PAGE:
June 27, 3-5 p.m.
Two presentations from two speakers, followed by Q&A and discussion.
“How is Uber Affecting Public Transit?”
- Professor Jonathan Hall, Assistant Professor, Department of Economics and Munk School of Global Affairs and Public Policy
Hall will start with a short summary of evidence on how Uber and Lyft are affecting public transit and then present two early stage projects designed to address the question from different approaches.
“Are Highways Good for Cities?”
- Professor Nate Baum-Snow, Associate Professor of Economic Analysis and Policy, Rotman School of Management
Baum-Snow will first discuss evidence from his research on the impacts of US and Chinese urban highway construction on the location choices of households and firms in cities. He will then discuss components of the welfare consequences associated with these new highways.
About The Future of Urban Mobility Seminar Series
Seminars take place every other Thursday 3:00-5:00 p.m., details TBA.
For the first time in history, the majority of people live in urban settings. Cities are the engines of economic growth, but are plagued with challenges relating to resource allocation, constrained government spending, ecosystem protection, creating migrant and youth opportunities, social inequities, labour market changes and infrastructure aging. Thrown into this arena, emerging technologies such as automated and connected vehicles, ride-hailing services, Mobility-as-a-Service platforms, and micro-transit are threatening rapid changes to our mobility systems. The academic and policy debates are rife with visions of new mobility utopias, where technology drives improvements in efficiency, CO2 emissions, and social inclusion. Also prominent are visions of mobility dystopias, where private vehicles control more of the public realm, mobility benefits are concentrated among the wealthy, and labour standards are eroded. Cities now face the massive challenge of evaluating the potential benefits, costs, and unintended consequences of integrating a heterogeneous mix of promising technologies with existing transportation infrastructure and mobility services. In light of this uncertainty, it is imperative that we conduct evidence-based research to guide transportation policy to achieve the many positive promises of emerging technologies, while ameliorating the inherent risks in technology-induced disruption. The Future of Urban Mobility seminar series will provide the U of T community a space to engage on these topics and explore research opportunities with the Mobilities Cluster at the School of Cities.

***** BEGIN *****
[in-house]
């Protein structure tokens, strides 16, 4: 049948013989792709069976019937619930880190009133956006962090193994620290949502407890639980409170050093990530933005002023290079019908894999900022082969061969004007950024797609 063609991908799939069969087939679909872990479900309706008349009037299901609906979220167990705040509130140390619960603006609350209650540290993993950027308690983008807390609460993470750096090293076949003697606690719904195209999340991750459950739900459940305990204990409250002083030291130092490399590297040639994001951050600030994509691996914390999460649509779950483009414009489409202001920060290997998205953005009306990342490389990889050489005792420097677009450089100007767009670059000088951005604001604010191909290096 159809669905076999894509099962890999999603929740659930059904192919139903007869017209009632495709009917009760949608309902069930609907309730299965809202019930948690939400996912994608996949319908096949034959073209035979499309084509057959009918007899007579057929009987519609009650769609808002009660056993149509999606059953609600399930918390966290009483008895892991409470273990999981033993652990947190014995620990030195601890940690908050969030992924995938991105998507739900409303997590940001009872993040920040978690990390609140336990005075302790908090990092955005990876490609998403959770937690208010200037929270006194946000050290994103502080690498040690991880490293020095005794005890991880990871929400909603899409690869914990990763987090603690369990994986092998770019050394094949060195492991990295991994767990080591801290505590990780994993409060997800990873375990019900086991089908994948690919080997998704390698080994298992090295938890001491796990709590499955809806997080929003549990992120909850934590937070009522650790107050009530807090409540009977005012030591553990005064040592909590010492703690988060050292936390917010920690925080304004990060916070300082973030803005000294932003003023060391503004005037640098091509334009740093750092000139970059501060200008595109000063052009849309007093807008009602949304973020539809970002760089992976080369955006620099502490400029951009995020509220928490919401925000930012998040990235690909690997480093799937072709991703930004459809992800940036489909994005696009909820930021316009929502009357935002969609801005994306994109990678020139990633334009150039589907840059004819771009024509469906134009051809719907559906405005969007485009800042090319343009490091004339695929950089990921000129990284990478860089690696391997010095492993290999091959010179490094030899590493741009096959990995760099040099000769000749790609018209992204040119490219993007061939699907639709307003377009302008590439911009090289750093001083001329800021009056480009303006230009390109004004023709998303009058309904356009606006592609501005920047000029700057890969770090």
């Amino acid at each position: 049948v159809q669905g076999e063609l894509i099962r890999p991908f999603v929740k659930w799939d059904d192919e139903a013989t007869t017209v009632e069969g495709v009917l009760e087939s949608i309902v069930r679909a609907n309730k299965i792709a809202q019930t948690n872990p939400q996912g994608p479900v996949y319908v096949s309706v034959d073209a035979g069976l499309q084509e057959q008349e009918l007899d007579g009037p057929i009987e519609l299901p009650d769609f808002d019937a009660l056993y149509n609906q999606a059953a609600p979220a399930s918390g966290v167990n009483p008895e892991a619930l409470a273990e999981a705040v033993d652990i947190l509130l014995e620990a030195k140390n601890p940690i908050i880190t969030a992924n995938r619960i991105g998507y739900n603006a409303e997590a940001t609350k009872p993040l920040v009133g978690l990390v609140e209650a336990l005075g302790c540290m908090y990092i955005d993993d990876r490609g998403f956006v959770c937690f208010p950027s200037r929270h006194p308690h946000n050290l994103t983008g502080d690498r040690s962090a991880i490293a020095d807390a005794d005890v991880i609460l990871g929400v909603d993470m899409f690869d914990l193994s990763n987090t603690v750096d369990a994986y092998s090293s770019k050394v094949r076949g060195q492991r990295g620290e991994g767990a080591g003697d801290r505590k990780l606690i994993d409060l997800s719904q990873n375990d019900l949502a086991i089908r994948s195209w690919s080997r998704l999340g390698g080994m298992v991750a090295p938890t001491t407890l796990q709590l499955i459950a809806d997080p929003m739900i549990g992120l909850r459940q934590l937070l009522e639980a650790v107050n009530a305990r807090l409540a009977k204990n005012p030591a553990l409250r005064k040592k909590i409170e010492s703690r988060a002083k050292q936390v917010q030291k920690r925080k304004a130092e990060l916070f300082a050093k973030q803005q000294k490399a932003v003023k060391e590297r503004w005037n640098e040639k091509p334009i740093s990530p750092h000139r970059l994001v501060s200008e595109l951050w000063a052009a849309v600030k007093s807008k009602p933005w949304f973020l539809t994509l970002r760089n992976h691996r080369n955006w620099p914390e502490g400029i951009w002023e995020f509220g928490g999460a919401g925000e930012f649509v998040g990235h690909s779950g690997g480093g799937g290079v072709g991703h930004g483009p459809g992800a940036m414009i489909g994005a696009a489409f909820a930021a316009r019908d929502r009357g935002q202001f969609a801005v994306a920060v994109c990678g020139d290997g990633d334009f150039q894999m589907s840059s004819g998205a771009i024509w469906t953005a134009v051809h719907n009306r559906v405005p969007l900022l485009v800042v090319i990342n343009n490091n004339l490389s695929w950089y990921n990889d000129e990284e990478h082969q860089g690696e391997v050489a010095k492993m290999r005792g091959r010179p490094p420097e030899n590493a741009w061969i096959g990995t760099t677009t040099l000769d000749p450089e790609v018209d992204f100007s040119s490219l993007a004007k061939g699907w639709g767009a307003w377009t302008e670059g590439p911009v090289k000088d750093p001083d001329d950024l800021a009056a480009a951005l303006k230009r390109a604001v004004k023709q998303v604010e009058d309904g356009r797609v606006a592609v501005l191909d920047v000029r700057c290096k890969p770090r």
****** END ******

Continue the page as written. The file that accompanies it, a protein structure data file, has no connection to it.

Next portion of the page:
The Future of Urban Mobility seminar series is presented by UTTRI and the University of Toronto School of Cities in partnership.